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Herbs & Plants

Artemisia franserioides

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Botanical Name: Artemisia franserioides
Family: Asteraceae – Aster family
Genus: Artemisia L. – sagebrush
Species: Artemisia franserioides Greene – ragweed sagebrush
KingdomPlantae – Plants
Subkingdom : Tracheobionta – Vascular plants
Superdivision: Spermatophyta – Seed plants
Division: Magnoliophyta – Flowering plants
Class: Magnoliopsida – Dicotyledons
Subclass: Asteridae
Order: Asterales

Common Name :Ragweed Sagebrush,   Bursage mugwort, Mountain mugwort

Habitat :
Artemisia franserioides is native to the southwestern United States (Arizona, New Mexico, Colorado, and Oklahoma) as well as northern Mexico (Chihuahua)

Description:
Artemisia franserioides is a biennial or perennial herb,  growing up to 100 cm (40 inches) tall. It is faintly aromatic, with many small, hanging flower heads. It grows in conifer forests.. It is a non-woody plant and not a grass, and belongs to the genus Artemisia.It’s stems are erect and reddish brown in color. The leaves are basal in form of rosettes and bicolor (that is white and green). The blades are ovate and pinnately lobed about 2-6 mm in width. The flower heads are in painuliform arrays and florets are pistillate about 1-1.5mm with yellow corollas. The flowers bloom from late summer to early fall.

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Cultivation: The plant has average water needs and medium maintenance. It requires dry to medium moisture and well drained soils and poor to moderately fertile soil to grow in its best. Plant will rot at its root in wet soils. The flowers are bisexual in nature. The leaves and young shoots are antibacterial, anticholesterolemic, antiviral, cholagogue, diuretic, febrifuge and vasodilator and in the treatment of jaundice, hepatitis, gall bladder complaints and feverish illnesses and headaches.
The word “Artemisia” comes from the Greek god, Artemis. This plant needs full sun to partial shade and well drained soil.

Medicinal Uses:
As a cold and flu medicine it is drunk cold to settle the stomach, and hot to bring on and to reduce fever.  It also is brewed as a bitter tonic for stomach pains and acidosis from greasy and rancid foods. Also used for diarrhea.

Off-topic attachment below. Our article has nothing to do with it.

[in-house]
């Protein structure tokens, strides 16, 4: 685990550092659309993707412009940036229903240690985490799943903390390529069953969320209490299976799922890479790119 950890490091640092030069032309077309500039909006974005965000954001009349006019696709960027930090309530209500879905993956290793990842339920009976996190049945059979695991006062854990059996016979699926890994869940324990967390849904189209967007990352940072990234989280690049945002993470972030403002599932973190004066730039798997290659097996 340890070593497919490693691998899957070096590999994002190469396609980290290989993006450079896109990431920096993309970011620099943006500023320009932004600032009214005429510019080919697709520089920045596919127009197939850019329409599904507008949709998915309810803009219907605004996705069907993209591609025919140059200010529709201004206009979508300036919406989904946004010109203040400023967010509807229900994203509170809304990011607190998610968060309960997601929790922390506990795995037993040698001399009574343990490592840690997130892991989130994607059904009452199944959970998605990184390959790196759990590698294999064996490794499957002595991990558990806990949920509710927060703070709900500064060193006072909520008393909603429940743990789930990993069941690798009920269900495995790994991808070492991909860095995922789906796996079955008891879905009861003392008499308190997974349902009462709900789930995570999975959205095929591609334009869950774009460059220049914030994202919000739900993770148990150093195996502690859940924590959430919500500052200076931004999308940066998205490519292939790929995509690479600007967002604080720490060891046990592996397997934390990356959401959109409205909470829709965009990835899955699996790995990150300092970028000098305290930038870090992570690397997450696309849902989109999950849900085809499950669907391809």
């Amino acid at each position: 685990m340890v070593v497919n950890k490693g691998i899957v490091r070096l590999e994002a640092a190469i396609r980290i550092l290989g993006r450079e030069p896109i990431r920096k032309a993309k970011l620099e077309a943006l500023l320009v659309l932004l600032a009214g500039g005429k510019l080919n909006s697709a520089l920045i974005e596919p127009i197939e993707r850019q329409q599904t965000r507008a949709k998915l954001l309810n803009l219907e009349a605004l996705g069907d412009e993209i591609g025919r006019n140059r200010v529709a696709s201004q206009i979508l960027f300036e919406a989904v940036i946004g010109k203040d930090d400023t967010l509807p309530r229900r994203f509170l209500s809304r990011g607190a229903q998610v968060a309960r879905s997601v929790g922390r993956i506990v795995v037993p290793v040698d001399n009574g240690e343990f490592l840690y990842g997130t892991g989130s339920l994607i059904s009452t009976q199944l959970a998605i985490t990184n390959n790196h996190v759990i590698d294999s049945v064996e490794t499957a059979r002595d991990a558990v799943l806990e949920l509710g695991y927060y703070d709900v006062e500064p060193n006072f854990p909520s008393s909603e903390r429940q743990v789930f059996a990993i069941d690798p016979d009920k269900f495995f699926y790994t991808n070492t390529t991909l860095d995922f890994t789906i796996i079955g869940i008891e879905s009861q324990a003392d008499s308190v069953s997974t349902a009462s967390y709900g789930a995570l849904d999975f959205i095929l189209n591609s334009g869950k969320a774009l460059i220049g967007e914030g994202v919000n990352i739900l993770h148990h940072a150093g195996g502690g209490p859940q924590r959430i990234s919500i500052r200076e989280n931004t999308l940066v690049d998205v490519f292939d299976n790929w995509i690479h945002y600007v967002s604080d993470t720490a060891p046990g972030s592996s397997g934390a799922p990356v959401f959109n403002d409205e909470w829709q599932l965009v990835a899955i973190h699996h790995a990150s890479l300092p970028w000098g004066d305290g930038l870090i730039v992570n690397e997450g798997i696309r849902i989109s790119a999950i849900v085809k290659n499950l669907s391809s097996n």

Disclaimer:
The information presented herein is intended for educational purposes only. Individual results may vary, and before using any supplements, it is always advisable to consult with your own health care provider.

Resources:
http://kitchengardenhelp.com/2011/04/23/artemisia-franserioides-also-known-as-ragweed-sagebrush/
http://www.swcoloradowildflowers.com/White%20Enlarged%20Photo%20Pages/artemisia%20franserioides.htm
http://plants.usda.gov/java/profile?symbol=ARFR3
http://www.herbnet.com/Herb%20Uses_LMN.htm

https://en.wikipedia.org/wiki/Artemisia_franserioides

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Categories
Healthy Tips

Horse Riding Eases Back Pain, Boosts Confidence

Riding on horseback not only eases back pain, but also boosts the rider’s confidence and emotional well being, according to a new study.

….….…click to see the picture
The findings contribute to the growing body of evidence that horseback riding and related equine assistance therapy programs for disabled and injured individuals benefit human participants.

Lead author Margareta Hakanson said that the main reason seems to be “that the movements transferred from the horse’s body to the rider are very like the body movements made by a person walking.”

“There are no excessive movements, but a continuous bilateral influence on postural balance that is enhancing balance reactions and the fine movements in the rider’s trunk,” said Hakanson, a researcher in the Department of Public Health and Community Medicine at Goteborg University in Sweden.

For the study, Hakanson and her colleagues analyzed how horseback riding, along with other equine-related therapies, affected 24 patients suffering from back pain and other health problems. Post treatment, riders were evaluated on both their physical and mental well-being. All participants experienced benefits in both areas.

“For those suffering from back pain, a horse at walk provides relaxing movements. Apart from the movement influence, the psychological effects of managing, communicating with and steering a large animal promote self confidence,” Hakanson said. The study is published in the latest issue of the Journal of Bodywork and Movement Therapies.

Sources: The Times Of India

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